Monthly Archives: December 2014

Marie-Denise Eyes

A Woman Cannot Paint; She Hasn’t the Hand

I thought “There must be more stories where a woman’s artwork has been presented as a man’s,” after seeing Tim Burton’s film Bright Eyes, the story of Margaret Keane, whose paintings are among the best-known and loved popular images of the past 40-50 years. Many reviews of the film mock Margaret’s “Big Eyes” images, and the NY Times art critic (played by the terrifying Terence “Kneel Before Zod!” Stamp) echoes one of the easiest ways to stop a female artist – mock and denigrate her honest work. Sure, he was criticizing work he thought was painted by Frank Keane — but when it was Frank, it just gave Frank more publicity (“The snobs don’t like it – but regular people do!”) and encouragement since Frank was all on about money and fame.

Judith_Leyster_-_Self-Portrait_-Dutch MasterThanks to the internet, these stories are now being told. Of course there are more.

Here is Judith Leyster, a Dutch Master (“Mistress”). Her paintings were sold to the public as by Frans Hals, the “lively” Dutch Master. She painted work “after the manner” of Hals.

Judith looks like someone I’d love to know.

Judith_Leyster_SerenadeOh yeah, like this is by Frans Hals. It’s a  completely different (better, in my opinion) hand and eye. Most notably, it uses negative space, and I think this is a woman’s eye. This is an amazing picture.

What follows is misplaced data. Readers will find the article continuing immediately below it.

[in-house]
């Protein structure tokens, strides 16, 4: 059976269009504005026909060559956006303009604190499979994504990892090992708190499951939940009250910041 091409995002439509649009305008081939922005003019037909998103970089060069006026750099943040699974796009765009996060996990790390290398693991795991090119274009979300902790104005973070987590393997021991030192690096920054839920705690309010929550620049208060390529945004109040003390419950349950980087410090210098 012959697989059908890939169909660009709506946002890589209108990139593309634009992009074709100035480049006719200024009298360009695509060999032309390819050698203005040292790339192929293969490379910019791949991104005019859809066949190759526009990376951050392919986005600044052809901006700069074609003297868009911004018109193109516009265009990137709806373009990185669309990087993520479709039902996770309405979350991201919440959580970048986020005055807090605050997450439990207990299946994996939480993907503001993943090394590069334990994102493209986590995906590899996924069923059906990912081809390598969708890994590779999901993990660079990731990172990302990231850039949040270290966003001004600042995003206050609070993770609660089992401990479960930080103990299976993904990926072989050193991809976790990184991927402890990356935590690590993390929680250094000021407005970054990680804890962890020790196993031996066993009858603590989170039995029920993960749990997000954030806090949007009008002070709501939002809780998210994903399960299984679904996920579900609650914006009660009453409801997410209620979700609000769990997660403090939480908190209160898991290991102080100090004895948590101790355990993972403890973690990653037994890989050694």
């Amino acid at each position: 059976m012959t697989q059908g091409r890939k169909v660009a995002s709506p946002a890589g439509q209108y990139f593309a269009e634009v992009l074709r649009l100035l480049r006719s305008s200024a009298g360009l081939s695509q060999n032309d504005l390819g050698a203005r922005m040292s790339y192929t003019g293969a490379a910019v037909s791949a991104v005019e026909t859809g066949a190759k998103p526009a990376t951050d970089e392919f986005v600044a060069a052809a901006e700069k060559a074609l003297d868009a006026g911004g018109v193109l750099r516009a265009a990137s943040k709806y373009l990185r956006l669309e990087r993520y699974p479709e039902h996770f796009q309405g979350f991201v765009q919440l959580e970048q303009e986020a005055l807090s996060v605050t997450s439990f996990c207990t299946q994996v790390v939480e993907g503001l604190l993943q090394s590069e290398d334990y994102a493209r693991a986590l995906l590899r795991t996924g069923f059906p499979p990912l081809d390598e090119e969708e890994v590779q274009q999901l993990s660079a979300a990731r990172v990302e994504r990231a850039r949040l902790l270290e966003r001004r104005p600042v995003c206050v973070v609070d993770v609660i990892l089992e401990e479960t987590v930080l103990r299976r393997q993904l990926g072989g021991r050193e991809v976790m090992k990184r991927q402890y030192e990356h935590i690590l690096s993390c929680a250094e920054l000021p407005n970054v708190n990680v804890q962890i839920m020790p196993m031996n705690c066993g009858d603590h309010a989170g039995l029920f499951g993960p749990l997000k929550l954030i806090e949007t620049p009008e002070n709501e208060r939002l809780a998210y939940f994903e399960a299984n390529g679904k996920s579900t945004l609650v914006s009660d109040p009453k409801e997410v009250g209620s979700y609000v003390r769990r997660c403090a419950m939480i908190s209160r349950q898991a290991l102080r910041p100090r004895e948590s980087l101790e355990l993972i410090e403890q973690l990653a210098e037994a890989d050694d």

It really is by Judith Leyster. Much of her work was credited to Frans Hals and other Dutch Masters — some dealers even went so far as to obscure her signature image (a logo that was a play on her name) and put the other artist’s name over it, Frank Keane-style.

Thinking Judith had a pretty good life all-told. She married twice, and apparently her second marriage, to another painter, was happy. She died in 1660 at age 50 in Haarlem in the Netherlands.


This beautiful painting is by Marie-Denise Villers, and was originally shown and attributed to Jacques-Louis David, with whom she studied. The painting is in the Metropolitan Museum of Art in New York.

It is thought now to be not only a painting by Marie-Denise Villers, but also a self-portrait.

It’s simple to see the similarities in style between this painting and David’s work.

Jacques-Louis_David Oath of the HoratiiIsn’t it?

David also painted the famous picture of Marat in his suicide bath, “one of the most famous images of the French Revolution.”

So, only 213 years later, do people look at Marie’s painting, and see what it really said and says. There are millions of words now-written about the “male gaze” (Oath of the Horatii is a fine depiction).

Marie-Denise EyesThis is the female gaze (detail, Young Woman Drawing – 1801).